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Anyone paying attention to the news today can see that our society is at a point where the culture of violence and greed needs to be addressed. For tens of millions of people this not only spells fear and deprivation, it breeds antipathy toward our government and business sector. All of which in turn fuel feelings of isolation, insecurity and impotence that erode civic participation and society. Throughout this country, thousands of women and children are trafficked as domestic slaves and sex workers. Black and brown boys, men, girls and women are disproportionately incarcerated or denied equal opportunities for employment. Religious minorities and LGBT persons are often targeted for violence or victims of employment discrimination. Adolescent suicide and bullying are prevalent.

How do we help them transform our society, and ultimately the world’s, from a culture of violence and selfishness to a culture of collaboration, justice, mutual respect and compassion? We begin by teaching young adults, the future leaders of our country, how to be at peace within themselves and how to use that way of being as an instrument for understanding and addressing important social problems; hence, fostering peace between people in their communities and ultimately, peace among nations.

At the Desmond Tutu Peace Foundation, we have just launched a campaign called Peace3, which aims to inspire one million young adults, aged 17-22, to learn about and engage in peacemaking as life’s work irrespective of their occupation or profession.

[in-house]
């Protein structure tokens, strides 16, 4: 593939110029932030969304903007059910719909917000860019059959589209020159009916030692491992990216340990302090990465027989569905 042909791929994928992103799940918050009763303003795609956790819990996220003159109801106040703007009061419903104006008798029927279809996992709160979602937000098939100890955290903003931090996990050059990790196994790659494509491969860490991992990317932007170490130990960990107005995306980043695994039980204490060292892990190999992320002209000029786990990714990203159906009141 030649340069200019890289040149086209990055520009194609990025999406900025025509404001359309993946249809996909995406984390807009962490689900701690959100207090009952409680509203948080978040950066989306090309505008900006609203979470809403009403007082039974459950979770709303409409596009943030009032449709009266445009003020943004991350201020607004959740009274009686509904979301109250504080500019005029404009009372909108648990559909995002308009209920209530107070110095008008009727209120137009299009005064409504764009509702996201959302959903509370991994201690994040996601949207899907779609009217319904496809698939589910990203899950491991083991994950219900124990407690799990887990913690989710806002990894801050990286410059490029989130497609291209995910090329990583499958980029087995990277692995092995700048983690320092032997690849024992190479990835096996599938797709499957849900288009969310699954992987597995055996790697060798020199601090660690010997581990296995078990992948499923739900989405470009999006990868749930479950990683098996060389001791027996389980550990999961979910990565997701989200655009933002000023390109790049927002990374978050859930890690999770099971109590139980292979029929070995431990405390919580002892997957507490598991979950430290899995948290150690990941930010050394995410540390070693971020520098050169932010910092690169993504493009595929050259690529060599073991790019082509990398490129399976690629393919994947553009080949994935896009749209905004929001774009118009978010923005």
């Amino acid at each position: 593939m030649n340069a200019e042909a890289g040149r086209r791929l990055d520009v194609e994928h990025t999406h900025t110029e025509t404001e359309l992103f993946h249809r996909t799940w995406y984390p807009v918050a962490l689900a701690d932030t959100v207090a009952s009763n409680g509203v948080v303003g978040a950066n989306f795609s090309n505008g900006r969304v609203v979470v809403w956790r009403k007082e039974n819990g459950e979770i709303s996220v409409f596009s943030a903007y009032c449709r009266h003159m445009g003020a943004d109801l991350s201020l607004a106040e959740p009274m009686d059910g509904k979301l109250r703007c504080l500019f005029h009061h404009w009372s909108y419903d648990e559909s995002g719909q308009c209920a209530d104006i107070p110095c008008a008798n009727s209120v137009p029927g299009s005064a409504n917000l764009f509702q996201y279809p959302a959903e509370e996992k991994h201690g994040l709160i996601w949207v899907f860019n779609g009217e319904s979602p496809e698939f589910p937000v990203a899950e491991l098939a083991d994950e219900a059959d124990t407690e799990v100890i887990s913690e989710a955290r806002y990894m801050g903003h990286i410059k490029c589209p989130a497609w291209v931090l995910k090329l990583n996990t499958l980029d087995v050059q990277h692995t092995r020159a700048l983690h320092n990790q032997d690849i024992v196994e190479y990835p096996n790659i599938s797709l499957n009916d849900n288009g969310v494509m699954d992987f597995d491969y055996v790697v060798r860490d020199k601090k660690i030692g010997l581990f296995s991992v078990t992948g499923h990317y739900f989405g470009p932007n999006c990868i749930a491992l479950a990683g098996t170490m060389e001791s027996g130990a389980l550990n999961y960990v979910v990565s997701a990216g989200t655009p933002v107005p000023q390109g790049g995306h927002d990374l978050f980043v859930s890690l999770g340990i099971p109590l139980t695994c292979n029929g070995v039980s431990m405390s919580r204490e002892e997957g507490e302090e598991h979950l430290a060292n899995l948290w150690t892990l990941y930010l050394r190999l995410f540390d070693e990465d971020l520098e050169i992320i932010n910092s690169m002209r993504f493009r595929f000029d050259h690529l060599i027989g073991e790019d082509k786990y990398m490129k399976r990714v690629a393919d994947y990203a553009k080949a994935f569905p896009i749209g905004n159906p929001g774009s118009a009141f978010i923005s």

Undertaking Peace3 enables us to carry out our mission – to be a catalyst for global peace by creating a world in which everyone values human dignity and embraces our essential interconnectedness – and to use Desmond Tutu’s life and teachings to inspire young people to build a world of peace within, peace between people and peace among nations.

Through Peace3, DTPF, contributes to a more secure, peaceful and prosperous world and, at the same time, fosters a more vibrant American democracy through compassionate civic participation.




Also described as “inner peace”, peace within is concerned with peace on a personal level, dealing with both the spiritual as well as the emotional/psychological dimensions.

If one looks at some of the world’s greatest peace leaders – Archbishop Tutu, the Dalai Lama, President Jimmy Carter, Malala Yousafzai – a commonality between them is there capacity for achieving peace within. There are many paths to inner peace, but that ultimate goal of achieving it is essential for creating peace in the world.




Peace between focuses on an individual and their relationships with their family, friends and the community around them. Through Peace3, we focus on creating a dialogue between individuals and/or groups of individuals, helping young people to learn forgiveness and reconciliation methods with which to prevent and overcome conflict. Peace between helps young people to recognize and celebrate our differences, and allows us to look at people who do not look like us, believe as we do, or come from where we come from with the anticipation of something positive instead of the apprehension of something negative.